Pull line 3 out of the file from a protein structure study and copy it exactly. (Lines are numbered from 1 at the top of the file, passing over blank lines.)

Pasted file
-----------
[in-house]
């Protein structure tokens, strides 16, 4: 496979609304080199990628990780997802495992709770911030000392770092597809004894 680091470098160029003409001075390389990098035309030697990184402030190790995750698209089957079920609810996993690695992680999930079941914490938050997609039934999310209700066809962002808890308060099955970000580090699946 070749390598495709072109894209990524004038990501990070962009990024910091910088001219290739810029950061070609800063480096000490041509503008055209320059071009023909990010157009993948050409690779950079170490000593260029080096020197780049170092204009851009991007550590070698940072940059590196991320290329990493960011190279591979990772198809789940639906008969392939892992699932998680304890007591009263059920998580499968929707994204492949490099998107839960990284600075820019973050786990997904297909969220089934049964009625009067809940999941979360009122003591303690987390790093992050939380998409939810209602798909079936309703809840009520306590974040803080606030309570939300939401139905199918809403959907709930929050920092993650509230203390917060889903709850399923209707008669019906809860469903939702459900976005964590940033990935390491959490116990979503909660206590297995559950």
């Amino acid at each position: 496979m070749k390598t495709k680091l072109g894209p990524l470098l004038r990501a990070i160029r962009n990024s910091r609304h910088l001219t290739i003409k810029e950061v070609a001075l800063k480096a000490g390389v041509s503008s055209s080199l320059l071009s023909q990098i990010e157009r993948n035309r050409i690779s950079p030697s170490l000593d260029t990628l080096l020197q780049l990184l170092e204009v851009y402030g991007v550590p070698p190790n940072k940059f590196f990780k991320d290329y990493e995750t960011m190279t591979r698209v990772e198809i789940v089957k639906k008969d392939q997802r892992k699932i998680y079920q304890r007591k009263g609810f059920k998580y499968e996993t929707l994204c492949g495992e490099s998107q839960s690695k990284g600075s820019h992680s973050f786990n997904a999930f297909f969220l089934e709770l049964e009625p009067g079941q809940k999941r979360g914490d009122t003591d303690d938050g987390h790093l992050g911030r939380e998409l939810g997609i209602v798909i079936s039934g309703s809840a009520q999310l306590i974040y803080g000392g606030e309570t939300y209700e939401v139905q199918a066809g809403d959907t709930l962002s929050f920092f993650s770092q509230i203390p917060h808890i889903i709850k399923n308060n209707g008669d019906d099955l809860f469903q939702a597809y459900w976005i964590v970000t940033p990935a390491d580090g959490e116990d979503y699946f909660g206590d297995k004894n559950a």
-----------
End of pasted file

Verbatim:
């Amino acid at each position: 496979m070749k390598t495709k680091l072109g894209p990524l470098l004038r990501a990070i160029r962009n990024s910091r609304h910088l001219t290739i003409k810029e950061v070609a001075l800063k480096a000490g390389v041509s503008s055209s080199l320059l071009s023909q990098i990010e157009r993948n035309r050409i690779s950079p030697s170490l000593d260029t990628l080096l020197q780049l990184l170092e204009v851009y402030g991007v550590p070698p190790n940072k940059f590196f990780k991320d290329y990493e995750t960011m190279t591979r698209v990772e198809i789940v089957k639906k008969d392939q997802r892992k699932i998680y079920q304890r007591k009263g609810f059920k998580y499968e996993t929707l994204c492949g495992e490099s998107q839960s690695k990284g600075s820019h992680s973050f786990n997904a999930f297909f969220l089934e709770l049964e009625p009067g079941q809940k999941r979360g914490d009122t003591d303690d938050g987390h790093l992050g911030r939380e998409l939810g997609i209602v798909i079936s039934g309703s809840a009520q999310l306590i974040y803080g000392g606030e309570t939300y209700e939401v139905q199918a066809g809403d959907t709930l962002s929050f920092f993650s770092q509230i203390p917060h808890i889903i709850k399923n308060n209707g008669d019906d099955l809860f469903q939702a597809y459900w976005i964590v970000t940033p990935a390491d580090g959490e116990d979503y699946f909660g206590d297995k004894n559950a």